A couple months ago in my Women and Psychology column, I talked about the debate ongoing over the Lego Friends line marketed to girls and if toys needed to be divided so sharply between girls and boys. Currently, SPARK Summit and representatives from the Women's Media Center are going to be meeting tomorrow with Lego after their petition against the girl-themed "Lego Friends" line reached over 50, 000 signatures. More from them below!
LEGO BOARD TO MEET WITH GIRLS CAMPAIGNING AGAINST ‘SEXIST’ TOY LINE IN NYC
· After more than 50,000 people signed their petition against LEGO’s new line of ‘girl’ blocks, two young women will meet tomorrow with company representatives in New York City to discuss improvements to the toy.
NEW YORK, NY – Two young women behind a petition on Change.org asking LEGO to rethink their sexist marketing campaigns, stop perpetuating dangerous stereotypes about girls and boys, and achieve a more equitable gender balance in their toys will meet with company representatives Friday in New York City. Bailey Shoemaker Richards and Stephanie Cole, both in their early 20s and members of the girl-fueled organization SPARK Movement, launched the campaign on Change.org after LEGO released a new ‘Friends’ line targeting girls. The two young women criticized the toys for being stereotypical representations of women and lacking any need for assembly, as contrasted to LEGO sets marketed to boys. Their petition garnered more than 55,000 signatures. “It’s so exciting that so many people joined our petition, and I’m honored to represent their concerns at the meeting with LEGO,” said Stephanie Cole, who co-launched the campaign on Change.org. Adult leaders of SPARK Movement will accompany Cole and Shoemaker Richards to the meeting. “LEGO has the potential to be a toy that overcomes limiting gender stereotypes, and while we were disappointed to see them succumb to outdated ideas of gender in the Friends line, we hope to see them make positive strides forward,” Bailey Shoemaker Richards added. “Over 55,000 people have added their voices to the conversation, and we want to make sure LEGO hears those parents and kids.” Following the launch of their petition on Change.org, Bailey and Stephanie led a social media campaign to gather suggestions from girls about what they really want from LEGO, which they plan to share at the meeting. Suggestions include marketing all LEGO sets to both boys and girls, using more girls in advertising materials, and adding more female characters to sets outside the girl-centric Friends line. “What Bailey and Stephanie have accomplished is remarkable,” said Change.org Senior Campaigner Shelby Knox. “Two young women went from being upset about a toy that they feel hurts girls to mobilizing over 55,000 people to their cause to meeting with executives from one of the largest toy companies in the world. Change.org empowers anyone, anywhere to take action on issues they care about and Stephanie and Bailey’s success is an example of what regular people can accomplish.” Live signature totals from Stephanie and Bailey’s campaign: http://www.change.org/petitions/tell-lego-to-stop-selling-out-girls-liberatelego US News & World Report coverage of the campaign: http://bit.ly/I3bcF0 Contact information for petition signers in your area can be arranged upon request:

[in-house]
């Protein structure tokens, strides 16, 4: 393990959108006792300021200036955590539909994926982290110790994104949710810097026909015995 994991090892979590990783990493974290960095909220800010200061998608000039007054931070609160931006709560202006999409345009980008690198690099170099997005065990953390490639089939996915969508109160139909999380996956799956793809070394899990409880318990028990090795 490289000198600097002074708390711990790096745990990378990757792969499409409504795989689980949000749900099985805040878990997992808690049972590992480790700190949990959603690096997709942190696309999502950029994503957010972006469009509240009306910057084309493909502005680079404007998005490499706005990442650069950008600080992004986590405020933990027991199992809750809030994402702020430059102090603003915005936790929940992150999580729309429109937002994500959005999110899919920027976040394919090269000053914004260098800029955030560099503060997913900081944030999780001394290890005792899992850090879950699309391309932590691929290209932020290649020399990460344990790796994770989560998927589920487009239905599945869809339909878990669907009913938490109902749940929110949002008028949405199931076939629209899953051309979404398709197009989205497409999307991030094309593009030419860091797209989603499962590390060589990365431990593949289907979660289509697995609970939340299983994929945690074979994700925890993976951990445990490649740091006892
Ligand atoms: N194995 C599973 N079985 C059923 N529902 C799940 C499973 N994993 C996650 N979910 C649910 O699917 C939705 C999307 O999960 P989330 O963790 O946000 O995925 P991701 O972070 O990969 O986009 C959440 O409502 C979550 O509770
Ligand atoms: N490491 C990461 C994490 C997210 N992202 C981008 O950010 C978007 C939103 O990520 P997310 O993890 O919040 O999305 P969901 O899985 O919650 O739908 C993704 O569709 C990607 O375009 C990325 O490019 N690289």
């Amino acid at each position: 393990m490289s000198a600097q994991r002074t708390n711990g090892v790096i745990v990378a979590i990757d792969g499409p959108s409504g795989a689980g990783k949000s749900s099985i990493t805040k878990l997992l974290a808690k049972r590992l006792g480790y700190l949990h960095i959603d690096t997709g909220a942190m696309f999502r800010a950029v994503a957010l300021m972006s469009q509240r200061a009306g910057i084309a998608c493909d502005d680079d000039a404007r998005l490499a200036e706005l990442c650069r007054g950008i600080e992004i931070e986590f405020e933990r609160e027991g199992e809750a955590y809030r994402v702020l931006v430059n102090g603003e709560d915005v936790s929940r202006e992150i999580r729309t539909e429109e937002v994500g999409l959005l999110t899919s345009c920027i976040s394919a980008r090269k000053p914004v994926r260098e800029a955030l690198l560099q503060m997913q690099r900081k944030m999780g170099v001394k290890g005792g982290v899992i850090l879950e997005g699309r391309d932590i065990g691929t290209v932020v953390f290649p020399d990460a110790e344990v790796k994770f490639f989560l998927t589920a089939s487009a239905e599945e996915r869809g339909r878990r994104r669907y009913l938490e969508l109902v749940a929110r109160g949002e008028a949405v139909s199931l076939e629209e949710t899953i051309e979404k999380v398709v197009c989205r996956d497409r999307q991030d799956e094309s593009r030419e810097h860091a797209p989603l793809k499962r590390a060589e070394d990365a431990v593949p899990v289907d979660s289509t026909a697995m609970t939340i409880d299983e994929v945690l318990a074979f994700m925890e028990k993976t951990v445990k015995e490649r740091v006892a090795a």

Senior Campaigner, Change.org
For more information on SPARK Movement, please visit: http://www.sparksummit.com SPARK is a girl-fueled activist movement to demand an end to the sexualization of women and girls in media. SPARK collaborates with hundreds of girls 13-23 and more than 60 national organizations to reject the commodified, sexualized images of girls in media and support the development of girls' healthy sexuality and self-esteem. For more information on Change.org, please visit: http://www.change.org/about Change.org is the world’s fastest-growing platform for social change — growing by two million new members a month, and empowering millions of people to start, join, and win campaigns for social change in their community, city and country.
For more information about WHY this still matters, please check out Stephanie Cole's article on SPARK Summit's website.
Also, if you'd like to see my original column on the debate, go here.